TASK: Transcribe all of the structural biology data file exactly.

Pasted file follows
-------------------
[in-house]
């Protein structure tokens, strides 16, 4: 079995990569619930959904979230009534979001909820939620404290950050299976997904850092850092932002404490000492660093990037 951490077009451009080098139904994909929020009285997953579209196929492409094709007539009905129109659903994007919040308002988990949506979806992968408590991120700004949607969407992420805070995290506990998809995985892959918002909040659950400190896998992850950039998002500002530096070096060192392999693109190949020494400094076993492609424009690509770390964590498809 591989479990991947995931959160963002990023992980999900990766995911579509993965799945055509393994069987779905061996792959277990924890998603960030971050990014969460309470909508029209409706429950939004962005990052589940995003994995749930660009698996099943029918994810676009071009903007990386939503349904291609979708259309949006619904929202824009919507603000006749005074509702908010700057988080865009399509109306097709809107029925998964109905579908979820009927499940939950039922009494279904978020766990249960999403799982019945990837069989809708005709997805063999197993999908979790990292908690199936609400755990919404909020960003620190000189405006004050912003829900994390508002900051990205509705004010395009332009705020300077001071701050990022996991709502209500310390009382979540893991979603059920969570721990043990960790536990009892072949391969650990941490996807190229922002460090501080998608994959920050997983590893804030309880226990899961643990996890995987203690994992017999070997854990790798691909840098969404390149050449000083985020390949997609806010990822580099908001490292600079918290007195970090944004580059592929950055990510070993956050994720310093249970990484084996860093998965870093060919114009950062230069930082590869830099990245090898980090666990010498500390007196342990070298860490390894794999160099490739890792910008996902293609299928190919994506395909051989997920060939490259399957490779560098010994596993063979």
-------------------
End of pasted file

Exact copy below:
[in-house]
């Protein structure tokens, strides 16, 4: 079995990569619930959904979230009534979001909820939620404290950050299976997904850092850092932002404490000492660093990037 951490077009451009080098139904994909929020009285997953579209196929492409094709007539009905129109659903994007919040308002988990949506979806992968408590991120700004949607969407992420805070995290506990998809995985892959918002909040659950400190896998992850950039998002500002530096070096060192392999693109190949020494400094076993492609424009690509770390964590498809 591989479990991947995931959160963002990023992980999900990766995911579509993965799945055509393994069987779905061996792959277990924890998603960030971050990014969460309470909508029209409706429950939004962005990052589940995003994995749930660009698996099943029918994810676009071009903007990386939503349904291609979708259309949006619904929202824009919507603000006749005074509702908010700057988080865009399509109306097709809107029925998964109905579908979820009927499940939950039922009494279904978020766990249960999403799982019945990837069989809708005709997805063999197993999908979790990292908690199936609400755990919404909020960003620190000189405006004050912003829900994390508002900051990205509705004010395009332009705020300077001071701050990022996991709502209500310390009382979540893991979603059920969570721990043990960790536990009892072949391969650990941490996807190229922002460090501080998608994959920050997983590893804030309880226990899961643990996890995987203690994992017999070997854990790798691909840098969404390149050449000083985020390949997609806010990822580099908001490292600079918290007195970090944004580059592929950055990510070993956050994720310093249970990484084996860093998965870093060919114009950062230069930082590869830099990245090898980090666990010498500390007196342990070298860490390894794999160099490739890792910008996902293609299928190919994506395909051989997920060939490259399957490779560098010994596993063979």